- Household cleaning and personal care products
- Building materials, household furnishings and electronics (e.g. computer printers)
- Environmental exposures including vehicle exhaust, tobacco smoke, pesticides, neighbours' chimneys and dryer/boiler exhaust - and of course other peoples' perfume/deodourants.
For detailed information on chemical avoidance please see our Avoiding Offending Chemical page.
Nutritional medicine is commonly used in the treatment of MCS with various rationales proposed for including specific nutrients or classes of nutrients.
It has been demonstrated that people with self-reported sensitivity to chemicals (read: "undiagnosed MCS sufferers") are more susceptible to the effects of chemical exposures than healthy individuals due to variations in genes of great importance in the detoxification of xenobiotic substances1. One study found that individuals known as 'slow acetylators' are more likely to be chemically sensitive - acetylation is one of several important chemical reactions by which toxic compounds are inactivated and excreted by the body1. The same study found gene variants that reduced the activity of glutathione, considered one of the most important detoxification and antioxidant molecules in the body, were also at increased risk of chemical sensitivity. With this in mind nutritional interventions often aim to support these detoxification pathways by supplying the required nutrients; N-Acetyl-Cysteine2 and alpha lipoic acid3 have been shown to effectively raise glutathione levels for example, as has the herb milk thistle (silymarin marianum)4.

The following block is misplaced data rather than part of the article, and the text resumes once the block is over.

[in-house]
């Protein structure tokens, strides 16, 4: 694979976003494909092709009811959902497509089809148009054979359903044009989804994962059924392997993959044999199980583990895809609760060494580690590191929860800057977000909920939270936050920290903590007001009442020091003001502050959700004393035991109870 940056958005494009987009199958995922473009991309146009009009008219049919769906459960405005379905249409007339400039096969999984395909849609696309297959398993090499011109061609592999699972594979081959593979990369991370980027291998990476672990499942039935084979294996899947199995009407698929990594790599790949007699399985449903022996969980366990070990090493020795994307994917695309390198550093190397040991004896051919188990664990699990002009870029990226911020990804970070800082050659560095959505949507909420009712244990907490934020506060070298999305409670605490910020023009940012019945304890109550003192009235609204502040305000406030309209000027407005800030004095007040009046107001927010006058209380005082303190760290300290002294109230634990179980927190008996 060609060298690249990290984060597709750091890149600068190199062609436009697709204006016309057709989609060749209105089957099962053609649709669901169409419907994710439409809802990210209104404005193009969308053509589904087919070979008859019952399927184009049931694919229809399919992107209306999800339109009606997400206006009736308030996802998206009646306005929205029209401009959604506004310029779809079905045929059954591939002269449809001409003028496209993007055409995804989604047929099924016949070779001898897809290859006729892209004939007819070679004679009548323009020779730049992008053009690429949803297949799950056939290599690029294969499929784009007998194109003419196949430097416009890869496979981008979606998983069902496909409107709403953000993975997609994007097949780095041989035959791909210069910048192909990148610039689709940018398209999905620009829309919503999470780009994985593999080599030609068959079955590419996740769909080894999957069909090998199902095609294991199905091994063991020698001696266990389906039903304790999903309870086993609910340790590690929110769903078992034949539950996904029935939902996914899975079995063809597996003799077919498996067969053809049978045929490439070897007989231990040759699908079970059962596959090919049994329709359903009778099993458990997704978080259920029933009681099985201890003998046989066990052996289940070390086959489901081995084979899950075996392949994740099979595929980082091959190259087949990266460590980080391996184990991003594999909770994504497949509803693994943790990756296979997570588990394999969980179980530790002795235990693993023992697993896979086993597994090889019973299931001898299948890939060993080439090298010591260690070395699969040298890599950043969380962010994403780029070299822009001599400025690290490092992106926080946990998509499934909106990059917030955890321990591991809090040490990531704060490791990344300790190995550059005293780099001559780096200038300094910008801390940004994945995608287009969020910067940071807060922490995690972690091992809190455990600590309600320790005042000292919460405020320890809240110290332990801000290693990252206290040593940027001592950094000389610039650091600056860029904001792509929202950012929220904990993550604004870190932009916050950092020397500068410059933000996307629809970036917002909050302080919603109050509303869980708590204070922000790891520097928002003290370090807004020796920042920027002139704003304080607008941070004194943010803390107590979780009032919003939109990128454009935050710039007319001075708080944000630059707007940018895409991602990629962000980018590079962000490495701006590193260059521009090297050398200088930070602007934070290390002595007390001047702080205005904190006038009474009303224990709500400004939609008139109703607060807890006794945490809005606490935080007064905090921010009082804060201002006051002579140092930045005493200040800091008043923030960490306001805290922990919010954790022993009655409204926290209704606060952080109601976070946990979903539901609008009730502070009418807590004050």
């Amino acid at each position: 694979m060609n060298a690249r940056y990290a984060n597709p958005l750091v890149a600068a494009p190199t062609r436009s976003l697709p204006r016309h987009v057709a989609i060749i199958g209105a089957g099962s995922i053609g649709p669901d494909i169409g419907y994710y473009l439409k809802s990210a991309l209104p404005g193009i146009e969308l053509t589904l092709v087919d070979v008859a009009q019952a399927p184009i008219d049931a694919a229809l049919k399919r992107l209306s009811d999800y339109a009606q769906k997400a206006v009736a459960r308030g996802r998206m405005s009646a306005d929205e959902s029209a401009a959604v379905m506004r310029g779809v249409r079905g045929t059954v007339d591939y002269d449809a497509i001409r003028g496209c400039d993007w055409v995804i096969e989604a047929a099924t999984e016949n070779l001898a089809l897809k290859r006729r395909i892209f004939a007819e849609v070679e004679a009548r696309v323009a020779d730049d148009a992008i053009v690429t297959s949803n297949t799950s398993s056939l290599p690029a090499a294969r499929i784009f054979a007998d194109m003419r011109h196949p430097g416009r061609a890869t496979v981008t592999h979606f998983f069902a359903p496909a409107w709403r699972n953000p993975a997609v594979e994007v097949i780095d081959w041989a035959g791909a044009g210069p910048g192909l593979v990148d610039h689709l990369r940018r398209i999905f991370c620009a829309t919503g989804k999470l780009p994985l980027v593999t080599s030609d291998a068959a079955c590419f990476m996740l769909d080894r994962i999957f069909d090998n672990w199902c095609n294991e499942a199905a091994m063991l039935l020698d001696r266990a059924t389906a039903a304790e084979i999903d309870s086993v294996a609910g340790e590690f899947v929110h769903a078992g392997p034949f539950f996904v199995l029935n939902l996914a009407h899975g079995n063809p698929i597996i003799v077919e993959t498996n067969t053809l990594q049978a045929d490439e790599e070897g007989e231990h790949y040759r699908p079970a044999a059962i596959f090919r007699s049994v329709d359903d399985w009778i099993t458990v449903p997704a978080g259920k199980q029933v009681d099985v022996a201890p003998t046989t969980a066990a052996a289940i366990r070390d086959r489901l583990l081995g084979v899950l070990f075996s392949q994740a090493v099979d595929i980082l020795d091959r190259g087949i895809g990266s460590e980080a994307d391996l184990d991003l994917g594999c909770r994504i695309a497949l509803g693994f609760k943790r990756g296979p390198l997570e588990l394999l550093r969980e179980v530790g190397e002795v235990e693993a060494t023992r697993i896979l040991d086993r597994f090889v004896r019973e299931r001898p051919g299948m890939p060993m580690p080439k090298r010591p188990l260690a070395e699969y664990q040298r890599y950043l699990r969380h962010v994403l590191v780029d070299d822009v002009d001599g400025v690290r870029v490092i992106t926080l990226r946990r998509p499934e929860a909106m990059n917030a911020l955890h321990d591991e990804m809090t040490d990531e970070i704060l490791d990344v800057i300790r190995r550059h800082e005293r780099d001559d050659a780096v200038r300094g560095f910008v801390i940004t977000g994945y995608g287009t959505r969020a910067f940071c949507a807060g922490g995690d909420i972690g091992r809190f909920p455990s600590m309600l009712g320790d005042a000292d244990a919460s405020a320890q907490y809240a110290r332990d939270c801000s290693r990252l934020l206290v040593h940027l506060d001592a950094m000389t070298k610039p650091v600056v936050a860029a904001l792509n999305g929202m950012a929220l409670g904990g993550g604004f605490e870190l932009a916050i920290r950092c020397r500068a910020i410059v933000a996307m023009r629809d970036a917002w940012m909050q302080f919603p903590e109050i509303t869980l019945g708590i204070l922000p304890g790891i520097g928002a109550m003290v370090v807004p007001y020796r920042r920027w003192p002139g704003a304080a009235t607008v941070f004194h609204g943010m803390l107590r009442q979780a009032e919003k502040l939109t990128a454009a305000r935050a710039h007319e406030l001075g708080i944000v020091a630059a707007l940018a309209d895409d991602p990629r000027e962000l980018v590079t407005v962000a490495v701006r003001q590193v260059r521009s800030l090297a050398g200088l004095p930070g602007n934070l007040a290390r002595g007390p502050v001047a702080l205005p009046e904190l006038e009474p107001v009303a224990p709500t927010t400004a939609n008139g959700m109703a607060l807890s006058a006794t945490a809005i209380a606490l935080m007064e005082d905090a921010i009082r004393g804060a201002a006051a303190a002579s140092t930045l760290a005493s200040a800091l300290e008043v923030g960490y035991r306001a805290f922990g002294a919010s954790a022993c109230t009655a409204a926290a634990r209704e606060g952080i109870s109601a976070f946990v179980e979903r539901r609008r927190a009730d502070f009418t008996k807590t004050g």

Another approach to detoxification using nutritional medicine takes things further and is designed to restore health to the cellular membranes so that every cell in the body becomes more efficient at detoxifying itself of toxic substances, both those from the environment such as drugs and pollutants and those generated in larger than normal amounts by the body itself due to the state of illness. This approach has been developed by Patricia Kane PhD and colleagues. The crux of the proposed protocol is the use of a fatty substance known as phosphatidylcholine (PC) in large dosages (both orally and intravenously). PC makes up a large proportion of a healthy cell membrane so the idea is that introducing large amounts of pure PC will replace the PC damaged by toxins and currently comprising the cell membranes, thus restoring cellular health and detoxification efficiency. The hoped for end result then is that total body toxic load is reduced which should aid in recovery from MCS. There are no published studies to support this theory but plenty of anecdotal reports from MCS patients on this website and around the internet. Learn more in The Detoxx Book and on our dedicated page here.